By Morgan Lee, Associated Press
Arizona’s eastern neighbor has revealed a new recreational marijuana legalization proposal. The New Mexico proposal for legal marijuana sales unveiled on Oct 16th would subsidize medical marijuana purchases for low-income patients via taxes on recreational cannabis sales and set aside money for police departments and loans to cannabis startup companies.
The proposed law would prohibit local governments from banning marijuana sales, though they would be allowed to apply restrictions on business hours and locations, said Albuquerque City Councilor Pat Davis, who led the governor’s expert panel on legalization. That provision is aimed at curbing illicit markets and keep marijuana shoppers from traveling long distances.
“We’re going to use some of the revenue from recreational marijuana to reinvest … so we don’t lose those patients,” Davis said.
Medical marijuana which is currently taxed on average at 7% would become tax-free. And millions of dollars would be set aside to subsidize cannabis for low-income patients who have qualifying medical conditions such as cancer, post-traumatic stress disorder or chronic pain.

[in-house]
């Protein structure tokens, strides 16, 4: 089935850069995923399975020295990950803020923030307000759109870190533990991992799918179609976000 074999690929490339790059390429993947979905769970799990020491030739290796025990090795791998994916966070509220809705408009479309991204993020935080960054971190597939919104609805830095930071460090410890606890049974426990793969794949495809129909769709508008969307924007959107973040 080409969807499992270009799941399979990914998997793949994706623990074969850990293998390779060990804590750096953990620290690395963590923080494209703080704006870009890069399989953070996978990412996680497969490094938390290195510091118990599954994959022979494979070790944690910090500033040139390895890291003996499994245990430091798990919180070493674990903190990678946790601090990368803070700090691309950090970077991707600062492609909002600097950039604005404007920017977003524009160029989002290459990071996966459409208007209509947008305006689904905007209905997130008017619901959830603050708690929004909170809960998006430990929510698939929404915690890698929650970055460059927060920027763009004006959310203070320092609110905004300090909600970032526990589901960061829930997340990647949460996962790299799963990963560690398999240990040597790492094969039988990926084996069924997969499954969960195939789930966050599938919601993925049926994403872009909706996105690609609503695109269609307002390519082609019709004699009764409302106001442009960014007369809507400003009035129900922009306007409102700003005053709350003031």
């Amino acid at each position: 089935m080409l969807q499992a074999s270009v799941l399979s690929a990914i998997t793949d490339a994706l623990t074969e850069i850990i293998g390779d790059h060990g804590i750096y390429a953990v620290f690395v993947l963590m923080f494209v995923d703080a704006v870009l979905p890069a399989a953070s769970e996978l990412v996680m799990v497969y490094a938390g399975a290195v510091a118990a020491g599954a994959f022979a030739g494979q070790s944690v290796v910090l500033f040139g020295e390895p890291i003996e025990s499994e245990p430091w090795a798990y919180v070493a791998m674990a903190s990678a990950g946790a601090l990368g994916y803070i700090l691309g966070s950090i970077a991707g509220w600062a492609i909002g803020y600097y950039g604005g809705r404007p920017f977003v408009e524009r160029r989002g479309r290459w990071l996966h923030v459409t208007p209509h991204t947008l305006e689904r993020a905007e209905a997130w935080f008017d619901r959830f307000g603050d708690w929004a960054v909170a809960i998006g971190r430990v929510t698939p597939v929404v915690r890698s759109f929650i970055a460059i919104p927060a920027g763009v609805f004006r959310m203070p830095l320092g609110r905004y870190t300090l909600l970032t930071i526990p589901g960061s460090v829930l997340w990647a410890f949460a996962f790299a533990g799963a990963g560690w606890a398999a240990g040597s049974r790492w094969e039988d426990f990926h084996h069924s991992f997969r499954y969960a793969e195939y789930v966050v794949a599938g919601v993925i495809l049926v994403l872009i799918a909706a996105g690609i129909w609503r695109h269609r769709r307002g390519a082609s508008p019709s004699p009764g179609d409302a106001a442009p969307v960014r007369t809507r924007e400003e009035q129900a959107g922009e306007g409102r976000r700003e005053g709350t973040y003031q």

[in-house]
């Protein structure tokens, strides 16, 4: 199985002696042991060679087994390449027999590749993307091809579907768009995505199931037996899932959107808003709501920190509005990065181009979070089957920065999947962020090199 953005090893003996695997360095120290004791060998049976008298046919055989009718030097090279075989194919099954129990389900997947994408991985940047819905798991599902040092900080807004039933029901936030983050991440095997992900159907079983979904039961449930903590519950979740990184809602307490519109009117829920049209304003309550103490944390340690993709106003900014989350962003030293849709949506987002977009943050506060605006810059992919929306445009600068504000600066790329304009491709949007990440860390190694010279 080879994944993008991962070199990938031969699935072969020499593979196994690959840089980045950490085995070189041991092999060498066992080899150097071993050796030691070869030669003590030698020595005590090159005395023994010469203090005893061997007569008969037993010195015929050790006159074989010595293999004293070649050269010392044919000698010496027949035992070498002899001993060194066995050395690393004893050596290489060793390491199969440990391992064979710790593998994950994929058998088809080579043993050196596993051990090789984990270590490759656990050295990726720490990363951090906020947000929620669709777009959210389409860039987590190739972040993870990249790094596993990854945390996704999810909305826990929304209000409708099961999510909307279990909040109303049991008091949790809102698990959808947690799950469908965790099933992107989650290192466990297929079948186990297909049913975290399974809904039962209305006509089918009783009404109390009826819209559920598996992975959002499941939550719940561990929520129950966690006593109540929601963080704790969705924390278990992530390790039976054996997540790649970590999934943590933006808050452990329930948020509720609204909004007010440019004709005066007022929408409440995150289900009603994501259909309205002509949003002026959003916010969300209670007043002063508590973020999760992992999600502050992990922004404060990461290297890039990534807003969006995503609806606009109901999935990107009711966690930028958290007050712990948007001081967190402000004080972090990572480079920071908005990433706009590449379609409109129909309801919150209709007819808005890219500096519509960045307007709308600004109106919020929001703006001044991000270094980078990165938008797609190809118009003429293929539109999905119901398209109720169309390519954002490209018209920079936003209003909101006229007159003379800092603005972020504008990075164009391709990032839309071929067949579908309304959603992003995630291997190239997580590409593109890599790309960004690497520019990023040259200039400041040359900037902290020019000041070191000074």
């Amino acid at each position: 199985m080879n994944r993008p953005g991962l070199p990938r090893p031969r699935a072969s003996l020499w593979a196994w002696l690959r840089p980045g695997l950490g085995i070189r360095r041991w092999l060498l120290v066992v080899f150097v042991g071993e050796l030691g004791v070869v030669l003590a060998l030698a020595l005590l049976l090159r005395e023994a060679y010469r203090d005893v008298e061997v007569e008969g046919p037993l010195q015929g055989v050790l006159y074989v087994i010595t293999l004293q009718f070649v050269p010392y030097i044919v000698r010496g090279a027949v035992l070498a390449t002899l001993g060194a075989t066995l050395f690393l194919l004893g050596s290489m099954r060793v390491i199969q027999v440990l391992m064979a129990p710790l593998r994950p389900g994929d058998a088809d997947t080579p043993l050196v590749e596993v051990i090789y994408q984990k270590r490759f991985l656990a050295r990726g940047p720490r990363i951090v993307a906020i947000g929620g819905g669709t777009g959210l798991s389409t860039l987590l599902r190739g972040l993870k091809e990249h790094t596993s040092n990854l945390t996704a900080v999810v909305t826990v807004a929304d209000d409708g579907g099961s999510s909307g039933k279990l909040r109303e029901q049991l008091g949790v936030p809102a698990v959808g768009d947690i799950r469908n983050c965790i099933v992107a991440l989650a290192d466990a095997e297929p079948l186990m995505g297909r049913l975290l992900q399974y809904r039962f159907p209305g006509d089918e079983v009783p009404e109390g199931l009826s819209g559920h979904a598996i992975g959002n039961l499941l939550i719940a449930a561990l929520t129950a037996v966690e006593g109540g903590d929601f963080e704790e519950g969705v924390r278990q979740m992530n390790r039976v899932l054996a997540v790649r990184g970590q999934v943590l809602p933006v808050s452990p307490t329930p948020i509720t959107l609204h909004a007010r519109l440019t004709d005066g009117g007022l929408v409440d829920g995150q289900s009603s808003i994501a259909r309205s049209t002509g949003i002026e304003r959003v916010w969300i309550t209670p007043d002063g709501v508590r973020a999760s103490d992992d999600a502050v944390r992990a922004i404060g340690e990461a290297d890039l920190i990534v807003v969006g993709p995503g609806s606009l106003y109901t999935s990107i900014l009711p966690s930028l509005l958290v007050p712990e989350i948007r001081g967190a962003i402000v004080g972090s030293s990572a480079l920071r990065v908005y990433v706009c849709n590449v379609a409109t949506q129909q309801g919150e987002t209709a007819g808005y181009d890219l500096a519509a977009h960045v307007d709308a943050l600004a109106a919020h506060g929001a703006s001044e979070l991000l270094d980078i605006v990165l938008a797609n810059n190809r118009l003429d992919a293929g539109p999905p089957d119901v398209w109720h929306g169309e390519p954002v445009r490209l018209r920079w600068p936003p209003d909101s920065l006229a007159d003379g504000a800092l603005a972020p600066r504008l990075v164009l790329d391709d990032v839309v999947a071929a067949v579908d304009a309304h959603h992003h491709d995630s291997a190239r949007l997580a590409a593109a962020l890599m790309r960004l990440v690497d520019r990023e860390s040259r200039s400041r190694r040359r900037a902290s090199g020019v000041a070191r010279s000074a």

All licensed recreational marijuana businesses would be required to serve the medical marijuana market, with priority given to medical patients when supplies are scarce.
- A 10% excise tax on recreational marijuana was suggested, with the proceeds divided equally between state and local governments. Combined with standard gross receipts taxes on sales and business transactions, that would mean an average markup of 17%.
- Non-smokable marijuana products would be tested and labeled to show the concentration of psychoactive THC.
- Home growing of recreational marijuana would continue to be prohibited.
- Legal cannabis would be treated much like alcohol when it comes to the workplace, with no changes regarding accidents and injuries involving cannabis that result in workers’ compensation claims.
The recommendations from the 23-member expert panel set the stage for this new push to authorize the recreational use and sale of marijuana when New Mexico’s Legislature convenes in January 2020.
AP Photo/Elaine Thompson